After four years of Hitlerism American Jewry is showing signs of emerging from the hysteria which has enveloped it since the nazis (sic) came to power. One of the chief evidences that this turning point has been reached is the rising reaction against the morbid preoccupation of Jews with the defeatist aspects of Jewish life to the exclusion of its positive side.

As this passage indicates, one remarkable aspect of this article – written just two years before Einsatzgruppen began murdering Jews in Poland – is that Minsky expresses more outrage over the behavior of Jews in the U.S. than he does about the rise to power of a violent mass movement in Germany that had sworn the destruction of the Jewish people.

To be sure, Minsky acknowledges that the Nazis are bad but then goes onto complain the more pressing problem is the selfish way Jews have responded to Hitler’s rise to power. Minsky argues that Jews need to respond to the rise of Nazism by promoting peace and justice. Informed Jews, Minsky gladly reports, are starting to realize that the plight of Jews in Poland, is “inseparably tied to the betterment of the lot of the landless and starving peasants and the improvement of Poland’s economic situation in general.” He continues:

The causes of the economic and social unrest which produces fascism and anti-Semitism in Europe must be removed. There can be little hope for an amelioration of the plight of Jews until all threat of war is eliminated and something more in the nature of amity among nations is established, leading to an interplay of economic forces for the good of each. In a word, the European situation must be stabilized before any far-reaching solution of the Jewish question can be hoped for. The thoughtful Jew sees that anti-Semitism is a price which civilization has to pay for progress, that is one of the elements in the world struggle between justice and injustice which cannot be separated from the wider aspects of the struggle. (Emphasis Added.)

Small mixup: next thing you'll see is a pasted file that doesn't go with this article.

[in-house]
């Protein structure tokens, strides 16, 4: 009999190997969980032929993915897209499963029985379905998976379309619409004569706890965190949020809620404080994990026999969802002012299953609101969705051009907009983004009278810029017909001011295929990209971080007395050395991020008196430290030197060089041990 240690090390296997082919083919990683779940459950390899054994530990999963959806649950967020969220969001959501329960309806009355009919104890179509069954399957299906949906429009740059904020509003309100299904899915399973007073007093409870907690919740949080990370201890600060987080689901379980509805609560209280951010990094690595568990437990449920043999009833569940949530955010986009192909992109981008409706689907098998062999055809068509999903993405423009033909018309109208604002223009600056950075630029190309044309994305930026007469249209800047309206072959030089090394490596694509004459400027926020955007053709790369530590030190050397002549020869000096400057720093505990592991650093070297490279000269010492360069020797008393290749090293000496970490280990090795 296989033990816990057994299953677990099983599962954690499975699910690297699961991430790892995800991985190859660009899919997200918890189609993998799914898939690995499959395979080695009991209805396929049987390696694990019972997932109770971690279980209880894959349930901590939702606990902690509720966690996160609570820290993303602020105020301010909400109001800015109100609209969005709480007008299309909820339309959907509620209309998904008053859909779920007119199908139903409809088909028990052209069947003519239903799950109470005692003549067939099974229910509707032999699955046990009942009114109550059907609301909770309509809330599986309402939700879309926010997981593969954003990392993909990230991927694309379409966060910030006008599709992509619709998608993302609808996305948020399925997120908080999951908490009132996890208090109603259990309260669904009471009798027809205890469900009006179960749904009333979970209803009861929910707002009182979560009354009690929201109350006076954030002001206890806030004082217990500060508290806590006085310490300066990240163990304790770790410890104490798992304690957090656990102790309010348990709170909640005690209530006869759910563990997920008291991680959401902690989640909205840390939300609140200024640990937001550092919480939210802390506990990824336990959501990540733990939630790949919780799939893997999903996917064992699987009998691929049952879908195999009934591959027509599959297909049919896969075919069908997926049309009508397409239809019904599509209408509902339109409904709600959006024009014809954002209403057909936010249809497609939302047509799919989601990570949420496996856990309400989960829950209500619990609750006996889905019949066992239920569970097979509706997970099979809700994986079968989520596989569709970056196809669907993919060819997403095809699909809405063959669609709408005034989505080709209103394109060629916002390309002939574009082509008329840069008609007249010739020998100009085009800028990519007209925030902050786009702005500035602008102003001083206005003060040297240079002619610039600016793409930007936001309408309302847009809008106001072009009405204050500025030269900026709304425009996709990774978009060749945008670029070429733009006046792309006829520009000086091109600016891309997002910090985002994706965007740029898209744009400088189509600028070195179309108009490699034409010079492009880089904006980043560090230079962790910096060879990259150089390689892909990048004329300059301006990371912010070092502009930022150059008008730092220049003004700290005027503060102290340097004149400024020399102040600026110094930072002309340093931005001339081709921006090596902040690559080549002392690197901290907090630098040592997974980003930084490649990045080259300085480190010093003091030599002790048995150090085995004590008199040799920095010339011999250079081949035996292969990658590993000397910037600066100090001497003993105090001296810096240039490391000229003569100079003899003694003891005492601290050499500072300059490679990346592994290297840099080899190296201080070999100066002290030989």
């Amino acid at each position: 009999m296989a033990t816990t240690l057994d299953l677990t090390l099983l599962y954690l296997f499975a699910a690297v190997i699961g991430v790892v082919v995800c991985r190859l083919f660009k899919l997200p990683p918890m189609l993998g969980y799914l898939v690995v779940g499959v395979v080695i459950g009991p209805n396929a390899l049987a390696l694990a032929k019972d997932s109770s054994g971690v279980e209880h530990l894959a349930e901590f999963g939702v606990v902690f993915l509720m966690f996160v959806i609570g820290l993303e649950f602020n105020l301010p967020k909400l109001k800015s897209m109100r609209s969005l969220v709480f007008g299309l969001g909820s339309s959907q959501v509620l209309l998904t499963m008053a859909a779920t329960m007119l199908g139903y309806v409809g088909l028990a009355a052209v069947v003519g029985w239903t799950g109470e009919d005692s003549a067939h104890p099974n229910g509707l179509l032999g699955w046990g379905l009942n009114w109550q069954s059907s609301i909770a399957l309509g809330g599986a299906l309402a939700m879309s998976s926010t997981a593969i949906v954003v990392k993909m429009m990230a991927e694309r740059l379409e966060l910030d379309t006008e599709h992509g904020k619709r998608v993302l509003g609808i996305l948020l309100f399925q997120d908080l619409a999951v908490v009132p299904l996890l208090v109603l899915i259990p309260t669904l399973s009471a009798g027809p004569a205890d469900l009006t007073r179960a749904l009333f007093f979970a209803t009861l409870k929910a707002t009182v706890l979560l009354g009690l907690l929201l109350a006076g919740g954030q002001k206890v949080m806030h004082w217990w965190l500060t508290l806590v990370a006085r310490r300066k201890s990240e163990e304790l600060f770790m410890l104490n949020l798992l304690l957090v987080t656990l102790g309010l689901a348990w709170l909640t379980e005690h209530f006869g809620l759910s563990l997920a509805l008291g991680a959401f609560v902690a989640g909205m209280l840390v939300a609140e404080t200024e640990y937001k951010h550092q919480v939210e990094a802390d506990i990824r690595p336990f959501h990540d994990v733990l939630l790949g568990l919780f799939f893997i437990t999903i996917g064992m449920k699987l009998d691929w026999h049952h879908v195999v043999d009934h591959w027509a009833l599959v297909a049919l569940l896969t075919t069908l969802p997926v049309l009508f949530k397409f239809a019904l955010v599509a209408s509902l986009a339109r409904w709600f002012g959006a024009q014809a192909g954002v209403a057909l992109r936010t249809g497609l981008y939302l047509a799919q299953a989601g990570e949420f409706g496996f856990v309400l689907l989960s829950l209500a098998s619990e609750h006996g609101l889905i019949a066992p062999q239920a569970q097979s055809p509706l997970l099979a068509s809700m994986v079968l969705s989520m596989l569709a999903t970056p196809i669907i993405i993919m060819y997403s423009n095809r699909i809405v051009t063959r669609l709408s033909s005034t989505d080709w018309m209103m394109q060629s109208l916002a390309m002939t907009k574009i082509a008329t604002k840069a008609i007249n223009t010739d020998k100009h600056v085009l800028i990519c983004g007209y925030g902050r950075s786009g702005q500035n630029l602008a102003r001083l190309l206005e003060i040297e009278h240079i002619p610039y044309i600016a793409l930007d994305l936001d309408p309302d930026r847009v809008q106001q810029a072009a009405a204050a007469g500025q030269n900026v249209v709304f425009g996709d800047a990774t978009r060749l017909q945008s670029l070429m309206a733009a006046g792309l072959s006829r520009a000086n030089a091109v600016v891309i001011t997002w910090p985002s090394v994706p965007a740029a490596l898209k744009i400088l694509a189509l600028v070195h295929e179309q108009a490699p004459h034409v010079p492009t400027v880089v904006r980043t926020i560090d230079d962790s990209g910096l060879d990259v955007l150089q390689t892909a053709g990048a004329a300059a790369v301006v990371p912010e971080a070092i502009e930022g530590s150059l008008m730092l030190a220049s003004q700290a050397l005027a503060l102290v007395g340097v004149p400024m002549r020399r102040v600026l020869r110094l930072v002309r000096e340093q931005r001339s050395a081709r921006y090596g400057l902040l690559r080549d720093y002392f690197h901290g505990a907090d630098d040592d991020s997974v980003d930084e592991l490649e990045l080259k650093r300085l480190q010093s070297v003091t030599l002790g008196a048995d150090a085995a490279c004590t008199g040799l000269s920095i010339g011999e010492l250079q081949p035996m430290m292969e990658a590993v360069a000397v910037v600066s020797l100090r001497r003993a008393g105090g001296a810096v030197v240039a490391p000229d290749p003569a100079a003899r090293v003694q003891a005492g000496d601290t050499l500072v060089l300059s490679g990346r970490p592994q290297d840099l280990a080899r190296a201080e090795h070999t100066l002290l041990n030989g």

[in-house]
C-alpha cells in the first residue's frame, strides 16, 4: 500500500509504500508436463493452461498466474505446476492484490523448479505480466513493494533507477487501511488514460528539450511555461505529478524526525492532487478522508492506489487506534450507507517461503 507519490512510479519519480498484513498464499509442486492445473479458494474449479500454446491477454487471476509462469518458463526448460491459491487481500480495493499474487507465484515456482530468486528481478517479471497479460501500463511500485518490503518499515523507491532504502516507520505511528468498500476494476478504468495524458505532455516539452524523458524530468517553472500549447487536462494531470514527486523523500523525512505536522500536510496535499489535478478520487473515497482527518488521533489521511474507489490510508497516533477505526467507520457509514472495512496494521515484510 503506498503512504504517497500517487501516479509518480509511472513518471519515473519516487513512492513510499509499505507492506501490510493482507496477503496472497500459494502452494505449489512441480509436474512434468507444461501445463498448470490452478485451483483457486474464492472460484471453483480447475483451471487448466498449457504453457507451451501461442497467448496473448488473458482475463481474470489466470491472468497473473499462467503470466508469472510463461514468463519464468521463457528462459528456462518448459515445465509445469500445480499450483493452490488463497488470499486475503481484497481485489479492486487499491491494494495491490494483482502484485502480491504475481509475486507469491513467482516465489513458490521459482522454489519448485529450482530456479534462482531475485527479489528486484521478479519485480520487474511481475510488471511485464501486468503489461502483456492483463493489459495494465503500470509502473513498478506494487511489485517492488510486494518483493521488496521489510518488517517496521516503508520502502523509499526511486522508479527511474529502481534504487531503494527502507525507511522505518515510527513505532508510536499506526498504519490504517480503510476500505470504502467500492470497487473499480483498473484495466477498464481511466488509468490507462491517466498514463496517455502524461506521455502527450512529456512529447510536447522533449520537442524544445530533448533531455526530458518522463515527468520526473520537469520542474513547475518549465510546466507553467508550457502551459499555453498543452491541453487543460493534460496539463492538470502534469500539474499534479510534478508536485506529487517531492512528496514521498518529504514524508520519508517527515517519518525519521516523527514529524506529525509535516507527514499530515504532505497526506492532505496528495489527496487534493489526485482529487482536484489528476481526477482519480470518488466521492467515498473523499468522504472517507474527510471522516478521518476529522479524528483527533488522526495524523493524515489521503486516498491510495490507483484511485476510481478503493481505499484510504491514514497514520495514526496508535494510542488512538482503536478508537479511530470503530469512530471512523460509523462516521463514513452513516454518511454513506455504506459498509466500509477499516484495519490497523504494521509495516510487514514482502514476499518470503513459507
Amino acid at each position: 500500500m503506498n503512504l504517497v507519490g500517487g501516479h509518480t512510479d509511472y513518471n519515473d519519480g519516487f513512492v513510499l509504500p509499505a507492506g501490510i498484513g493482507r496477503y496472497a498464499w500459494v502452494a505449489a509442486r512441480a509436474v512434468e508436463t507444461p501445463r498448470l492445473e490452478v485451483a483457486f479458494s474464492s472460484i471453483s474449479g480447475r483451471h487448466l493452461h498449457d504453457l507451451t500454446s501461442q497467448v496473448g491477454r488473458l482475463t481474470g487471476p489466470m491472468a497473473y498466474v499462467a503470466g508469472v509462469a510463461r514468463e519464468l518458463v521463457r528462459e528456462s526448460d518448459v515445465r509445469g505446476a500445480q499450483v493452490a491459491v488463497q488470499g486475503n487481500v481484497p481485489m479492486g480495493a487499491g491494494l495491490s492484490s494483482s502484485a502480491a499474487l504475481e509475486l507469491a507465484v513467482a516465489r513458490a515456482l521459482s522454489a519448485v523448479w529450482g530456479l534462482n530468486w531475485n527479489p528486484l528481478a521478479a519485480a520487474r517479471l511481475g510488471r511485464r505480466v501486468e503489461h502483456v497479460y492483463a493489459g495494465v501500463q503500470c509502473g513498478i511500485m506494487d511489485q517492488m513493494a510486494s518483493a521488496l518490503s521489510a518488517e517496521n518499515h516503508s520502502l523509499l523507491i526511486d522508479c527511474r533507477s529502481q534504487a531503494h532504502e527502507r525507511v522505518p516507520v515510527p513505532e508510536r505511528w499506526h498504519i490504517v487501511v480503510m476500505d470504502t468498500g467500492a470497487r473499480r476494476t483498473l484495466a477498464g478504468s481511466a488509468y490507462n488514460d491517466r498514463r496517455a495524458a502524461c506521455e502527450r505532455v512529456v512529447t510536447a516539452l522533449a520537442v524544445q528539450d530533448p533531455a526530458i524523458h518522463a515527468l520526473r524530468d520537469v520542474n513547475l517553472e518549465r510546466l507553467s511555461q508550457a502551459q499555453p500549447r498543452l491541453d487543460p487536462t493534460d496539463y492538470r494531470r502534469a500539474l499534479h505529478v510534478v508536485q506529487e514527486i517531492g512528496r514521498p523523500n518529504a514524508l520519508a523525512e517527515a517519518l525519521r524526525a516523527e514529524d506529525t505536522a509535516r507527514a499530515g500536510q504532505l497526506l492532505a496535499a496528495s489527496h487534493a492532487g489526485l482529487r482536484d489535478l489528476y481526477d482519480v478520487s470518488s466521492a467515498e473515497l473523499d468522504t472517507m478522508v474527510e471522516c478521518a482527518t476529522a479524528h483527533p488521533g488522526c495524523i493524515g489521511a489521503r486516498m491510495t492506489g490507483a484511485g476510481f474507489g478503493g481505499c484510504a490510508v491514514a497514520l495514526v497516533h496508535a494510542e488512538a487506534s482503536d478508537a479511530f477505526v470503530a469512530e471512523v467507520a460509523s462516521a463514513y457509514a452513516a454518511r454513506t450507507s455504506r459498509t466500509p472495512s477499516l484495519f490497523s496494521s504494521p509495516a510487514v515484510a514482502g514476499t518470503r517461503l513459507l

In the remainder of the art icle, Minsky condemns what he calls “unhealthy tendencies” in Jewry including the tendency of Zionists to hijack the Nazi rise to power for their own propaganda purposes, the lack of religious belief on the part Zionist Jews who have immigrated to Palestine and a “pre-occupation with anti-Semitism” exhibited by Jewish leaders in the U.S. who have allowed Jewish life to “become chiefly a consideration of how to deal with the widespread psychosis of anti-Semitism and how to help its victims.”

Minsky’s extended denunciation ends with the assertion that Jewish leaders must “launch a program of activities which will stop making Jews feel sorry for themselves.” In sum, there was very little Jews could do in their own interests that Minsky did not condemn.

This was not the first time Minsky had assailed his fellow Jews who worked to draw attention to the impending crisis. In a piece titled “The Policy of Aggressivism” published in The Menorah in 1935, Minsky blamed Jewish-organized parades, mass meetings, “oratorical invective and persistent moralizing” for increased Nazi hostility toward Jews in Europe and the growth of anti-Semitism on the part of Christians in the U.S.

Minsky’s arguments fit in neatly with the Christian Century’s hostility toward Zionism and other expressions of Jewish collective identity some of which were documented in Hertzel Fishman’s American Protestantism and a Jewish State (Wayne State University Press, 1973).

This hostility manifested itself in the magazine’s laudatory coverage of the American Council for Judaism, an anti-Zionist organization founded by a group of Reform rabbis in Atlantic City in May 1942.